Life in Band and As a Drum Major

A question that I’ve been asked a lot recently is “What is a Drum Major?” Not only that question but others too such as “Is being a Drum Major hard?”, “What do you do as a Drum Major?”, and “How do you become Drum Major?” Drum Majors have been around for hundreds of years. The term “Drum Major” found in print dates as far back to 1598. The first modern-era Drum Major was Edwin “Tubby” Essington(1920-22) who was Drum Major for The Ohio State University Marching Band. The Drum Major Academy which provides students with marching, leadership, and conducting training, was founded in 1978 by George N. Parks. My teachings about being a Drum Major came from the band director here at GWHS and all that I know about being a Drum Major wouldn’t be possible if it weren’t for GWHS band director, Mr. Sims.

According to my experiences as a Drum Major, a Drum Major is someone who leads and conducts the band. By being Drum Major you’re almost like a band assistant to the director because one of the responsibilities is making sure everyone is behaving, not doing things they’re not supposed to, you might be helping other band members, and more. To be Drum Major you have to audition at the end of your junior year. Since Mr. Sims has been at GWHS there have been 15 Drum Majors and to my surprise there have been more female Drum Majors than there have been male and a few female Drum Majors were Drum Major twice. Another name for Drum Major is Field Commander because you give out commands to the band to get on and off the field to perform. Being a Drum Major at first for me was a little overwhelming because it was like all the pressure of the band was on my shoulders, but somehow I adapted quickly and soon standing on a ladder in front of the band was nothing, but routine. 

According to GWHS band director, Mr. Sims, there might not be only one Drum Major, there could be two, three, even four or five. That might sound like a lot, but you would only need that many if the band is really big, and how that works is you will have one Drum Major in the middle conducting as if that one is the only Drum Major and the other Drum Majors will look at the middle Drum Major and conduct with the middle Drum Major. It might sound complicated but it isn’t once you have seen the arrangement. I saw the arrangement when I went to Band Day in Huntington, Wv, with the rest of the GWHS band, and got to practice with Marshall’s Band on the college Campus. According to all of my experiences of being in a band, a trip we call Band Day is only one of the few that we take in a year. There are competitions, Away Football Games, Parades, Ratings, the band’s jazz band performs at Home basketball games, and band members can audition in Charleston for All-State, which is by far the hardest thing to try and be in for a band.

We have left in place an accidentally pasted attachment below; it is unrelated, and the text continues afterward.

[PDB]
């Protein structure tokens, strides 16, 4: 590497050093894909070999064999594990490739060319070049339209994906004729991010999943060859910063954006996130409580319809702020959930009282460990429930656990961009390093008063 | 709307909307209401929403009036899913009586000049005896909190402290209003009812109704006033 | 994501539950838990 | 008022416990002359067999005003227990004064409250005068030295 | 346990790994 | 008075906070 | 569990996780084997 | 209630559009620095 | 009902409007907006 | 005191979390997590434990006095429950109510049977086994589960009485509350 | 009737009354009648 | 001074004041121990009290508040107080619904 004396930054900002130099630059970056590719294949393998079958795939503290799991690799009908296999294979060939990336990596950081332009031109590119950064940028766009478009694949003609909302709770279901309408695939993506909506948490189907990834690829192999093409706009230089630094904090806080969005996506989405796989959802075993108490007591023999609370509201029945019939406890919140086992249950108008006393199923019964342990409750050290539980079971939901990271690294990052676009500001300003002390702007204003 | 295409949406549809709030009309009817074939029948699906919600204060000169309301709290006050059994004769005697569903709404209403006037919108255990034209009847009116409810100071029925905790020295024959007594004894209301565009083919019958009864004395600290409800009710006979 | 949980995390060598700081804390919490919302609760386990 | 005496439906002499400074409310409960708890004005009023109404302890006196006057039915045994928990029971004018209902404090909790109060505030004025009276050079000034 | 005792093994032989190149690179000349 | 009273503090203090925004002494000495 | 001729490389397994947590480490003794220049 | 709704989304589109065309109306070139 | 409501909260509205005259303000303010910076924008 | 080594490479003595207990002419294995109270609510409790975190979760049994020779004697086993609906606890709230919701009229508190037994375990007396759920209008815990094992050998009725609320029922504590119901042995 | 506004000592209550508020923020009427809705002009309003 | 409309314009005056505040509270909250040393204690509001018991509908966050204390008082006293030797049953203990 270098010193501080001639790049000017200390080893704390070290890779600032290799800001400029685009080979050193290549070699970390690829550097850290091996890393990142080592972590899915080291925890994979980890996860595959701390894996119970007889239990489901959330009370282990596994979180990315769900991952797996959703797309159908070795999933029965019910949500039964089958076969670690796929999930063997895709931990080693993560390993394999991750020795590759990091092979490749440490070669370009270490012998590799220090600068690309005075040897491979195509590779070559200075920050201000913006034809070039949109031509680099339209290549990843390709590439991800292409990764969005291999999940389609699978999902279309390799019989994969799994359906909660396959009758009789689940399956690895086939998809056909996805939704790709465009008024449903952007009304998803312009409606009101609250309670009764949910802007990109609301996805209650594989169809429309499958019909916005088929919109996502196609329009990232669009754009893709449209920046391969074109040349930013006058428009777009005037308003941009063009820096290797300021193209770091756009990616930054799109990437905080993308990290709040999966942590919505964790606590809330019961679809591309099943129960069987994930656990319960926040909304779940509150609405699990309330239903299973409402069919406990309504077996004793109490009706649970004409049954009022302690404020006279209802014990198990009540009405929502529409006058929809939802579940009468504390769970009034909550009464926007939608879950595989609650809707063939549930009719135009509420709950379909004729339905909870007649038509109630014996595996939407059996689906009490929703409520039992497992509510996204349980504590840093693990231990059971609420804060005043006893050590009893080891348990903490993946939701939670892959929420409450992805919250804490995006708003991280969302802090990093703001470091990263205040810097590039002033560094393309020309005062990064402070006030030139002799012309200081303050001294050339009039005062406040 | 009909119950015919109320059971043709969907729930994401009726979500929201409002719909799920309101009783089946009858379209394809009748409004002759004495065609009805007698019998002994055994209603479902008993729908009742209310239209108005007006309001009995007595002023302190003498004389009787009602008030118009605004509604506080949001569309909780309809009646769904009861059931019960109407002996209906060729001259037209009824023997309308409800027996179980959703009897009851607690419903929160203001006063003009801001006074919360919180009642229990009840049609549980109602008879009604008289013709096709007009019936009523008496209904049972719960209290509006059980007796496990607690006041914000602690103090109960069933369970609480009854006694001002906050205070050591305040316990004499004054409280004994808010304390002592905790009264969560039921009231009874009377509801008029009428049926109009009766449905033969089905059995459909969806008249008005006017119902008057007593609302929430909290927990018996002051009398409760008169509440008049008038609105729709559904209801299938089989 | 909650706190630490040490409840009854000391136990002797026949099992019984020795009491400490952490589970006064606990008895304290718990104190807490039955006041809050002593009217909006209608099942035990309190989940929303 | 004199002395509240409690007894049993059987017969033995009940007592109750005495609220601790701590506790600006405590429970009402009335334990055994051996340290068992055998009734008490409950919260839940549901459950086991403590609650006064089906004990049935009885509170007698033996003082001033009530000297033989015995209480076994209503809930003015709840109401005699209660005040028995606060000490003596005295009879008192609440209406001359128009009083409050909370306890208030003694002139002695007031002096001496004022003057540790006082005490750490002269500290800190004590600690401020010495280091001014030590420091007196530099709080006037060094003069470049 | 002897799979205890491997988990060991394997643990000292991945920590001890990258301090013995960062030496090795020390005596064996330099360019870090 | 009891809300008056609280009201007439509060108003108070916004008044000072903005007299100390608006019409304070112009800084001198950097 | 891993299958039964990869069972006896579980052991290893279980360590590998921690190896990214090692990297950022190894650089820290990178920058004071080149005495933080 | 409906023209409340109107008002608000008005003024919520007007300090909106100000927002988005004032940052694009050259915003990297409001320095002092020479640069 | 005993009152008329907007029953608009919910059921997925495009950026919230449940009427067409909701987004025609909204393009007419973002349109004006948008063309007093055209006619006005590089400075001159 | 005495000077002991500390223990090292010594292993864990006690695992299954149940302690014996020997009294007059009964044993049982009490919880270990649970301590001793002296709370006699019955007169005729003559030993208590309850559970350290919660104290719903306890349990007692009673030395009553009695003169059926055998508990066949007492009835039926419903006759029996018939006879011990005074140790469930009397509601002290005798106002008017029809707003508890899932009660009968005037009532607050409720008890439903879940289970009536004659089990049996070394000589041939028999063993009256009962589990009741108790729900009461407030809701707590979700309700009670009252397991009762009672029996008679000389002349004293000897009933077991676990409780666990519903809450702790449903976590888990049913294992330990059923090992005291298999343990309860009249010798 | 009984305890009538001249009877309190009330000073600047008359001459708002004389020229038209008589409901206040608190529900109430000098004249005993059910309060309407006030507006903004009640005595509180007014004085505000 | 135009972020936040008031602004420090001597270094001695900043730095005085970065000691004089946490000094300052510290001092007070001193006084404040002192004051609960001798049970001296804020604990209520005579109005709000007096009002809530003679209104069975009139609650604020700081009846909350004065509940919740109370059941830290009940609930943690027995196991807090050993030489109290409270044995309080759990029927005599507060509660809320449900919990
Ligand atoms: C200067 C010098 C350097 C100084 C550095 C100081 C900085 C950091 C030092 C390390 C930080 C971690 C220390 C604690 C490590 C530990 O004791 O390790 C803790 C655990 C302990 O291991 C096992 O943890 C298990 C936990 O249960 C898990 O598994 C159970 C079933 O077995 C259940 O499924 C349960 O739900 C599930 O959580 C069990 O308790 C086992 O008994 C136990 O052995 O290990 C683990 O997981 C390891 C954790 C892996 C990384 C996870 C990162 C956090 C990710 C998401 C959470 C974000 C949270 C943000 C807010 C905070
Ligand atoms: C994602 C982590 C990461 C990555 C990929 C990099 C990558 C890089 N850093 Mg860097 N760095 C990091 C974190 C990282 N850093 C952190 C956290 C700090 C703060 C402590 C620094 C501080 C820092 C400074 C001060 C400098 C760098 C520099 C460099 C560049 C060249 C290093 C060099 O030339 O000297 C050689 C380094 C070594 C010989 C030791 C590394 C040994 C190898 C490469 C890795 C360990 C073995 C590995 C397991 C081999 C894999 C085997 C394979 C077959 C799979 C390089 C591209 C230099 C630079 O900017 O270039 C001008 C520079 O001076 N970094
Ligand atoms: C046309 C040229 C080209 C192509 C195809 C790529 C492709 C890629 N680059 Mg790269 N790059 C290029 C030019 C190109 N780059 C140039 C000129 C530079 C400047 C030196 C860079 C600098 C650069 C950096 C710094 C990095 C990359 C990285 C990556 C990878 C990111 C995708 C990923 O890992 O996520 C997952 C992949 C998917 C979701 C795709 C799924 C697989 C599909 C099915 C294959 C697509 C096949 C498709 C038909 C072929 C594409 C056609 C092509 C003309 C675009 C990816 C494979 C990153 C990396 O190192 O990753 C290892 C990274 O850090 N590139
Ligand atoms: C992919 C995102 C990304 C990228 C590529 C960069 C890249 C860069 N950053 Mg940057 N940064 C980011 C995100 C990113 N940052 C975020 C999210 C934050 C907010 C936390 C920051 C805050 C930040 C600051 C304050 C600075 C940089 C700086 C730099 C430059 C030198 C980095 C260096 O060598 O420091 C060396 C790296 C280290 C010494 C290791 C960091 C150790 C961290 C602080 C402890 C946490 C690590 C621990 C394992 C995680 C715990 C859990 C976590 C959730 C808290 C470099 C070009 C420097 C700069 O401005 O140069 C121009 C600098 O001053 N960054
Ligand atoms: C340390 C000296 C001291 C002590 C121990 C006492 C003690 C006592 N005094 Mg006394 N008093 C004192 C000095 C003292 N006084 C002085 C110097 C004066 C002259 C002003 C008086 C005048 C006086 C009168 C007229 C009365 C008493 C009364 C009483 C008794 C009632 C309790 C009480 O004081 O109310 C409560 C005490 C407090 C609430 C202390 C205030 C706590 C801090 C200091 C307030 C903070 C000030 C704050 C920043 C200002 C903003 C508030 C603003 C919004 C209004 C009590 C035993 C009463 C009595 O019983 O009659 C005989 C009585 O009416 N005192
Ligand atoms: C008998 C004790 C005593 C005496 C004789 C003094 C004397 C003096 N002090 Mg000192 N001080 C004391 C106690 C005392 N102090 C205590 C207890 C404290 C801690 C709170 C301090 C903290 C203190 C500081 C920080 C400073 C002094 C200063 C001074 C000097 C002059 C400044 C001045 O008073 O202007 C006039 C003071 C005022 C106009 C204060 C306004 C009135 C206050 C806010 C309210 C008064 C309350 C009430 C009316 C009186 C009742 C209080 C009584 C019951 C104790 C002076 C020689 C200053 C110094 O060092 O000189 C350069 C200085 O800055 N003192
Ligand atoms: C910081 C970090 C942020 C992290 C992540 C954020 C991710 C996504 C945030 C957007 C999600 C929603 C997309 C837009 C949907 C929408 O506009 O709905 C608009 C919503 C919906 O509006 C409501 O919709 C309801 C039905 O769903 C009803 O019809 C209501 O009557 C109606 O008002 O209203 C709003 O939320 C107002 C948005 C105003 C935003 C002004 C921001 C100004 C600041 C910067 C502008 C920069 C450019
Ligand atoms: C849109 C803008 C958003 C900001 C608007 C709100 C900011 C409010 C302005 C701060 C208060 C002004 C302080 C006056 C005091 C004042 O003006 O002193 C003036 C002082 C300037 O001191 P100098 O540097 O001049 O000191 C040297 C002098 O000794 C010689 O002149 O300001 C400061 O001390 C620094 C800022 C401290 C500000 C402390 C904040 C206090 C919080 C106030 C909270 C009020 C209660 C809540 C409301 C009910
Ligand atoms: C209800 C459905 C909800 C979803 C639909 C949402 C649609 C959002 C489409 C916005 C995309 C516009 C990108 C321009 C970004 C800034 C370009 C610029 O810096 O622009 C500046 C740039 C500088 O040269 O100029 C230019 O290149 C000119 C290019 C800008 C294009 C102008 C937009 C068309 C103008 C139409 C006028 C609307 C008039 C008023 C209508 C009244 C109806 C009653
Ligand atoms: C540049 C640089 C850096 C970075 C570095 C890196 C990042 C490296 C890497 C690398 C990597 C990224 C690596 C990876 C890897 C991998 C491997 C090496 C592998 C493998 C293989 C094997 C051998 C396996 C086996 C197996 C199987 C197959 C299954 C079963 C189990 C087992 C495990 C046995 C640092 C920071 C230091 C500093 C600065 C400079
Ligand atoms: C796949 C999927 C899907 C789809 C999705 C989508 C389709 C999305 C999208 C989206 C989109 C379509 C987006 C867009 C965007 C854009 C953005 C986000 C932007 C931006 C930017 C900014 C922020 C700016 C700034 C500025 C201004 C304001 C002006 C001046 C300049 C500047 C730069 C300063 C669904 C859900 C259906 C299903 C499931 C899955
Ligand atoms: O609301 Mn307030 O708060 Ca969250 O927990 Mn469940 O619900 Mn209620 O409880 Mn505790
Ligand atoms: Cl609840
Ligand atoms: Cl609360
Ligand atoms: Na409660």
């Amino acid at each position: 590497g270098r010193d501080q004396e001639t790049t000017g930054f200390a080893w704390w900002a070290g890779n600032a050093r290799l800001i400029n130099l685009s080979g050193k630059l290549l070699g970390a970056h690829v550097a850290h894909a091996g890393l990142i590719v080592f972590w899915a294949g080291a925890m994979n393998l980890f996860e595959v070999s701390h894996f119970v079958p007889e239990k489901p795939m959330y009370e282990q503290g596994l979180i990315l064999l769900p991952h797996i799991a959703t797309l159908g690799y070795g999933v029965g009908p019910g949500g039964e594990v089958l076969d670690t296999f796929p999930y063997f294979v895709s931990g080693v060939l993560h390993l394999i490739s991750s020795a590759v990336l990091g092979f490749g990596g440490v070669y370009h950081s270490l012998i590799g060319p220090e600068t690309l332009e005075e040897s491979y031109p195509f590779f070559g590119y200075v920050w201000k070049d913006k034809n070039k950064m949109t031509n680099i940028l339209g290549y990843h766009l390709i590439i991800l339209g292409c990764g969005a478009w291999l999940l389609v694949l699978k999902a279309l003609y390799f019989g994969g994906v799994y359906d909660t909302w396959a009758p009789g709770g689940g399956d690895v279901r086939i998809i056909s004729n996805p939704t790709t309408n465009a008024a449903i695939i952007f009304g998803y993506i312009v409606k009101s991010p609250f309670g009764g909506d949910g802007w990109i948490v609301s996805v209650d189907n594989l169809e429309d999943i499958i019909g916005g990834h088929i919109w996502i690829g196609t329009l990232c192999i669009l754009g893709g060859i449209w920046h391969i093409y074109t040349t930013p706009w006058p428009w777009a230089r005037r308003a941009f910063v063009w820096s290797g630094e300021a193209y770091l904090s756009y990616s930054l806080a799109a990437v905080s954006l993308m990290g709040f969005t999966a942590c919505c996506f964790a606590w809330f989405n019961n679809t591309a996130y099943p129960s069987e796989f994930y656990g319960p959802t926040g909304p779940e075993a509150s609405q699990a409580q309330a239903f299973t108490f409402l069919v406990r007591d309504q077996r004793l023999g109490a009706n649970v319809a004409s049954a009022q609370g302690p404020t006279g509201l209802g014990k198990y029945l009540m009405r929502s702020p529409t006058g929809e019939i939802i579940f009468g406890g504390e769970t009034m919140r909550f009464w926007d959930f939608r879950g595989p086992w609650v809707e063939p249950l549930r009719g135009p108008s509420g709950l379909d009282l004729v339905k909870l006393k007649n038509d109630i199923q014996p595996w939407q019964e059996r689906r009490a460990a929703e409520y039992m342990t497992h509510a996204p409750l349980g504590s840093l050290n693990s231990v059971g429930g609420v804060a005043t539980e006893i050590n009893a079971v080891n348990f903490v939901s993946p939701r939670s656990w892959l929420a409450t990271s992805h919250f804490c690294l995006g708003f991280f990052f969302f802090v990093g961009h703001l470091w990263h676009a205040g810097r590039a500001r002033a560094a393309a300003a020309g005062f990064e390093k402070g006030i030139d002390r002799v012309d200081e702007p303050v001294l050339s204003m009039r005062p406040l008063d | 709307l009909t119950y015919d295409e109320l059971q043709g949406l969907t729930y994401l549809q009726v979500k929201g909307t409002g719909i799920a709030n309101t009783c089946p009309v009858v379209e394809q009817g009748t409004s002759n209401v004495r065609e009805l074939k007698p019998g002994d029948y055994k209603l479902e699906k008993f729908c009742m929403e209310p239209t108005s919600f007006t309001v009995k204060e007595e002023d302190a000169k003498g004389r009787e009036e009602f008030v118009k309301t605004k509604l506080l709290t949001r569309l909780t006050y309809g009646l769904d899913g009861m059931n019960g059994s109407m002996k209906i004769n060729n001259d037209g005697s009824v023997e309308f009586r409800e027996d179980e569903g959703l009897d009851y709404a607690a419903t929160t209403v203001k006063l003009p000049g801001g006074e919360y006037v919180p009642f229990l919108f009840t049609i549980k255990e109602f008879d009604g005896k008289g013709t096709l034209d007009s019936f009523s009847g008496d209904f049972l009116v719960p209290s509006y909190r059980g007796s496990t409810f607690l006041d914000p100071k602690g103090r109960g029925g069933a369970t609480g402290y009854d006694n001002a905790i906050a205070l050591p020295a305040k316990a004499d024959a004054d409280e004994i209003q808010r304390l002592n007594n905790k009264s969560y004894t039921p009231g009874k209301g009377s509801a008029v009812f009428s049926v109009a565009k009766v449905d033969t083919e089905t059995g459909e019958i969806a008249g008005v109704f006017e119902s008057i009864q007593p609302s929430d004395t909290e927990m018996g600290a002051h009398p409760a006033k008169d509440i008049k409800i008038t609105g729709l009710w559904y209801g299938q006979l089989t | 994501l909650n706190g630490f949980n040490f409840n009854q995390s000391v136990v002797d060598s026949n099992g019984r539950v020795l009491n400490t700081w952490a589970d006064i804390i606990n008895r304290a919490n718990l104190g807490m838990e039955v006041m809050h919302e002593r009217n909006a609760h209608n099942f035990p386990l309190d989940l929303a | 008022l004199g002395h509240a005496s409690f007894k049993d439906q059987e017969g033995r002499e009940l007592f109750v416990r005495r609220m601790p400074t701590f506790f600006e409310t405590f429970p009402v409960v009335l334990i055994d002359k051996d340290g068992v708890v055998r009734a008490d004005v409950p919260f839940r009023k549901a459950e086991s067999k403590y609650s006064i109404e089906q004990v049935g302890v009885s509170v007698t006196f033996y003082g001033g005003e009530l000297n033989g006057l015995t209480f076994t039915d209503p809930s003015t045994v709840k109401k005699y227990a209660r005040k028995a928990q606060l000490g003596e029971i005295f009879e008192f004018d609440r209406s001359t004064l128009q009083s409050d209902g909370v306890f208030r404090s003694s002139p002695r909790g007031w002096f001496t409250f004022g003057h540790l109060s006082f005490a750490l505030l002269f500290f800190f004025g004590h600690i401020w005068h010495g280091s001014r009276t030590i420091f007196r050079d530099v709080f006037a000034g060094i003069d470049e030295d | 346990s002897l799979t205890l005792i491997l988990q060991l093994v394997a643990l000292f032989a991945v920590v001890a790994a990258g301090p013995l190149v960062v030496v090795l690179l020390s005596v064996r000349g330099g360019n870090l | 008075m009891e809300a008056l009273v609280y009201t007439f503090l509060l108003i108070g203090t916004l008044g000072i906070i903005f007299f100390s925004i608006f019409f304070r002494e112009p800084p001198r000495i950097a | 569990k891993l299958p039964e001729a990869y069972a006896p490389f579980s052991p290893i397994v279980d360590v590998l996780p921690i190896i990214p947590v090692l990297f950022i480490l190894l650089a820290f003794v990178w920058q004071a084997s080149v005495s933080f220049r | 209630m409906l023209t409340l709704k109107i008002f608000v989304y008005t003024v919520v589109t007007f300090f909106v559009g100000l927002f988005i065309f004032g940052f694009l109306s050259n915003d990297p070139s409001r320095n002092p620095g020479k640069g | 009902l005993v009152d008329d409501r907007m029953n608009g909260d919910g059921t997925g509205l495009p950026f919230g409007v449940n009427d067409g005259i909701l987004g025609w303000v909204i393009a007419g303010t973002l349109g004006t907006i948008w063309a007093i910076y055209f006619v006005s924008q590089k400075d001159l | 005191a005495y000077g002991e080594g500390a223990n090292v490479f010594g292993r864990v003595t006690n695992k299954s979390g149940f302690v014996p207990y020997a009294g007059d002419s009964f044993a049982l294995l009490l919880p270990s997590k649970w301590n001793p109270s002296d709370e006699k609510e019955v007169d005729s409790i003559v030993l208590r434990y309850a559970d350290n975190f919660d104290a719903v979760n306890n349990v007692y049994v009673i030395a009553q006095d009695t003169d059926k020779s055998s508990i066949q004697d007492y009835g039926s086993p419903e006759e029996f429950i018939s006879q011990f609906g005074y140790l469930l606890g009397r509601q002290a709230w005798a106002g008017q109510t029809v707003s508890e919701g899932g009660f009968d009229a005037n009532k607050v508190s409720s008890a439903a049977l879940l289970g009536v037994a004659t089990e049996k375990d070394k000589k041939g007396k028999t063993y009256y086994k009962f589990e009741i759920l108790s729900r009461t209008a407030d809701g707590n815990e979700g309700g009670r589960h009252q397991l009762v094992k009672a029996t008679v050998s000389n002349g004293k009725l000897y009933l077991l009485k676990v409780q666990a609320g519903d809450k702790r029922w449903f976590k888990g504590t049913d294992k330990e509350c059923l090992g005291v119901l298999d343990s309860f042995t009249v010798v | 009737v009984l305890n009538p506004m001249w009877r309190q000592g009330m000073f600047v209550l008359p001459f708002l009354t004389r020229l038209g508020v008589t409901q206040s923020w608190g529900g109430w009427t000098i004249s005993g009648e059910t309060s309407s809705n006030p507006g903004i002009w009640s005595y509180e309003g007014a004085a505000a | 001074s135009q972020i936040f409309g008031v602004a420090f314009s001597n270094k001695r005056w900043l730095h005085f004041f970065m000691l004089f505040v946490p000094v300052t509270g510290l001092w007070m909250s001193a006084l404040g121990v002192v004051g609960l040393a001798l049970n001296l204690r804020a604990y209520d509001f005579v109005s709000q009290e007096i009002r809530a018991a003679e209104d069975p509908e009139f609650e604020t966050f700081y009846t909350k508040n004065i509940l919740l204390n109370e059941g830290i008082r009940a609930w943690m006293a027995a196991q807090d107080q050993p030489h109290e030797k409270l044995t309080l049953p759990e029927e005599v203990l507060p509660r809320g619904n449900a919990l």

Competitions are something that a bunch of Bands come to, and compete against other bands. Competitions are hard and the only way to prepare for them is to go to summer band which normally starts in July and can go into the second week of August. Band members are required to attend at least seven days of summer band in order to be in band, it’s almost like an audition to be in band. The music has been different every year and is chosen by the seniors in band right at the end of their junior year. The competitions are what you would see us performing at half-time at the home football games, which is easier because at competitions you have judges for everything from music, marching, the Drum Major, and more. The band will sometimes go to one Away Football game that isn’t a play-off game, but if the Football team goes to play-offs, the band goes to play-offs too. The band does go to be in parades and they are just like marching the half-time show, physically demanding. Ratings is like a competition, but in concert form. Ratings normally go on in March or April, and the band gets music that the judges pick and travel to where the judges are. The band can get ratings from 1 to 5, where 1 is the best that you can get. The band’s jazz band is a jazz band where there isn’t a conductor and the jazz band is made up of a few members that are already in the band. This year is my first year and there are twelve members in the jazz band. The jazz band performs at Home basketball games and at concerts. All-State is the hardest thing a band member can try and be in because the competition is extremely high, the judges only select a small number of band members, and you have to memorize a number of scales and play them perfectly 

Mr. Sims is my favorite band teacher and one of my favorite teachers at GWHS. He started out playing the trombone in 5th grade and has played ever since. He kept going into high school and learned that he loved band and music and he soon found out that he could teach music. He pursued his newfound dream and had no idea what he was getting himself into, but he learned that he loved the challenge and the satisfaction from playing the hard pieces of music and years later here we are with a knowledgeable guy with knowledge not only in music, but in the real world and he has taught me so much about music and how to be a good Drum Major. But it’s not just Mr. Sims that taught me about being a Drum Major, it was the band as a whole that taught me. How they reacted to me, talked to me, viewed me, looked at me. It was all teaching me to be a leader, to step up and be not only a role model to the underclassmen, but to be able to be a leader that isn’t afraid.